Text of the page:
When I was doing research on this thread, I found this very interesting picture of Ruth Law (1887-1970), who was one of the first American woman to get a private pilot license (1912).  She was, in fact, the THIRD woman to get her license, having bought her plane from Orville Wright who made her get her husband's approval first.  In fact, apparently Orville refused to train her to fly, because he didn't think women had the fortitude to succeed in aviation...  In 1917, she lobbied the War Department to be allowed to fly combat missions in Europe (they refused her, of course).  She wrote an OP/ED article arguing that while combat may not be for every red blooded American gal, most women pilots could/would have been more than suitable for doing non-combat duties to free up combat pilots.  Ms Law seemed to have been be a bit blood thirsty, with ice cold high octane aviation fuel in her veins.  I am sure the Germans would have been worried to see her coming into no-man's land! So, as far as I can tell, she was perhaps the FIRST women to envision the goals of the WASPS... way back in 1917.  Also, she did seem to be rather attractive--I do love a woman in uniform! 


I found this photo of her from about 1917 when research early flying clubs.  I believe she actually went to France during the war to review how women were used on the battlefield there. She was also the first American woman authorized to wear a non-commissioned Army officer’s uniform. Law used her fame to raise money for the Red Cross and liberty bond drives with exhibition flights.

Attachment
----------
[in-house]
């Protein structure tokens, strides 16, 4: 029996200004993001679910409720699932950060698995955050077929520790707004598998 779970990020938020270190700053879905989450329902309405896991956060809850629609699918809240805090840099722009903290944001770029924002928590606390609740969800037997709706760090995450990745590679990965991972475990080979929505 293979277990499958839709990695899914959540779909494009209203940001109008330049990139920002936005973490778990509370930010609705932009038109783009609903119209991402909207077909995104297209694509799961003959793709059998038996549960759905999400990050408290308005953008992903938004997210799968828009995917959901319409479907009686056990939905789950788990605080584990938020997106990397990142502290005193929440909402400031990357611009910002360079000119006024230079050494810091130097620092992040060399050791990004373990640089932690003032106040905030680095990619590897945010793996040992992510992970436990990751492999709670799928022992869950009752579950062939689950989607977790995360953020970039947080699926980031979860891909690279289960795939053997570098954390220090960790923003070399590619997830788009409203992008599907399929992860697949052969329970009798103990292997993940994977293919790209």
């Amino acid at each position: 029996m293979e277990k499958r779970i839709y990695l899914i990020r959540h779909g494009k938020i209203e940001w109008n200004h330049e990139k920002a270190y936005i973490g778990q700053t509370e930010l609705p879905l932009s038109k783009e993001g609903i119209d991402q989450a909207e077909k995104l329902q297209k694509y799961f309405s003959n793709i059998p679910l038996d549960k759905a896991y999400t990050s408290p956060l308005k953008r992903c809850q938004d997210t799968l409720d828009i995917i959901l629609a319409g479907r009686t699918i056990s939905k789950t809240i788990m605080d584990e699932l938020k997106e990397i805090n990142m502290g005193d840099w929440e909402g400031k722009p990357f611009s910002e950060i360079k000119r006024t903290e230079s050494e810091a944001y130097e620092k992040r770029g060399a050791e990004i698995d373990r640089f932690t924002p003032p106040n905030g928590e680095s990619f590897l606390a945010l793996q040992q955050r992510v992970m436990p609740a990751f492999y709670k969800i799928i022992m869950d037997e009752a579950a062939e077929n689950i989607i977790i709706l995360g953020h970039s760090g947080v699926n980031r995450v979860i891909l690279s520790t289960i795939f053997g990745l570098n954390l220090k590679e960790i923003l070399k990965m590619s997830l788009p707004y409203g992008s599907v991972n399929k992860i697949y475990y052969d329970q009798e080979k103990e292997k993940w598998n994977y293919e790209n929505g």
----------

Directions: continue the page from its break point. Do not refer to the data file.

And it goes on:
She was the first woman to fly at night, do a loop-de-loop and held various flight endurance records. Eventually, her daredevil attitude stressed out her husband so much, the he made her stop flying for his sake in 1922!




This picture is very interesting for a number of reasons. First, look at a close up of her wings!



Those are (more than likely) French-made FIX wings!




The Fix wings are sometimes seen being worn on early French pilot uniforms and rarely on American uniforms.  They were a popular bit of women's jewelry as well (apparently) and not all FIX wings would have belonged to a pilot. Here you have a woman AND a pilot wearing what seems like FIX wings.  Pretty cool.





Finally, she is also wearing her Aero Club of America Aviation Medal of Merit.




NOW I think I am done with this thread....


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Great stuff here.  Pat's mention of Florence Lowe "Pancho" Barnes piqued my interest, so I checked the Wiki writeup on her, and was surprised to learn how the USAF in the early 1950's tried to push her off of her ranch and restaurant, "The Happy Bottom Riding Club", located near Muroc dry lake - later part of Edwards AFB.  Not one of the Air Force's finer moments.  https://en.wikipedia.org/wiki/Pancho_Barnes 

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Terrific thread! It’s my first exposure to the “Betsy Ross Corps.” 

Patrick, thank you for sharing your new aviation badge and your research identifying the significance of that find!  

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  • 2 weeks later...

I recently found an example of the Woman Air Reserve badge. Its a 2 inch wing that is hallmarked with Entenmmen Roven Company of Los Angeles. They were a popular maker of police badges.